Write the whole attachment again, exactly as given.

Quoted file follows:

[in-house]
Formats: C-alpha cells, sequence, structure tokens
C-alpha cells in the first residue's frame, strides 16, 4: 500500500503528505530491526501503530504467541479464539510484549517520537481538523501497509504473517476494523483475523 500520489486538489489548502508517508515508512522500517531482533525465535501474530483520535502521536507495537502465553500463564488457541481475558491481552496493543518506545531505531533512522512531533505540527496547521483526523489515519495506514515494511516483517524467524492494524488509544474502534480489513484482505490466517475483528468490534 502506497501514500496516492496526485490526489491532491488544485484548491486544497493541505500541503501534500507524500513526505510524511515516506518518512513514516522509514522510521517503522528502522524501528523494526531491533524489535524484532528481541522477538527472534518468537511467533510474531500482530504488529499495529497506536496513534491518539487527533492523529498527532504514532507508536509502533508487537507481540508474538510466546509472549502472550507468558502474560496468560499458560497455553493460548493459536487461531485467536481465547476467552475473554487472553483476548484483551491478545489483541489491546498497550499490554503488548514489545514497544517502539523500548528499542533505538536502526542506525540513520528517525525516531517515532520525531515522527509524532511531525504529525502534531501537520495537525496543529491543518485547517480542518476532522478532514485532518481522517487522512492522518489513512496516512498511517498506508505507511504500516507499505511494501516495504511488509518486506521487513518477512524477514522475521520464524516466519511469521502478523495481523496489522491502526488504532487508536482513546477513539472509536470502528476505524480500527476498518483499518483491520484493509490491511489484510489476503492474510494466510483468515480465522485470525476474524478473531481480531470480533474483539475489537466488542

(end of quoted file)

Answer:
[in-house]
Formats: C-alpha cells, sequence, structure tokens
C-alpha cells in the first residue's frame, strides 16, 4: 500500500503528505530491526501503530504467541479464539510484549517520537481538523501497509504473517476494523483475523 500520489486538489489548502508517508515508512522500517531482533525465535501474530483520535502521536507495537502465553500463564488457541481475558491481552496493543518506545531505531533512522512531533505540527496547521483526523489515519495506514515494511516483517524467524492494524488509544474502534480489513484482505490466517475483528468490534 502506497501514500496516492496526485490526489491532491488544485484548491486544497493541505500541503501534500507524500513526505510524511515516506518518512513514516522509514522510521517503522528502522524501528523494526531491533524489535524484532528481541522477538527472534518468537511467533510474531500482530504488529499495529497506536496513534491518539487527533492523529498527532504514532507508536509502533508487537507481540508474538510466546509472549502472550507468558502474560496468560499458560497455553493460548493459536487461531485467536481465547476467552475473554487472553483476548484483551491478545489483541489491546498497550499490554503488548514489545514497544517502539523500548528499542533505538536502526542506525540513520528517525525516531517515532520525531515522527509524532511531525504529525502534531501537520495537525496543529491543518485547517480542518476532522478532514485532518481522517487522512492522518489513512496516512498511517498506508505507511504500516507499505511494501516495504511488509518486506521487513518477512524477514522475521520464524516466519511469521502478523495481523496489522491502526488504532487508536482513546477513539472509536470502528476505524480500527476498518483499518483491520484493509490491511489484510489476503492474510494466510483468515480465522485470525476474524478473531481480531470480533474483539475489537466488542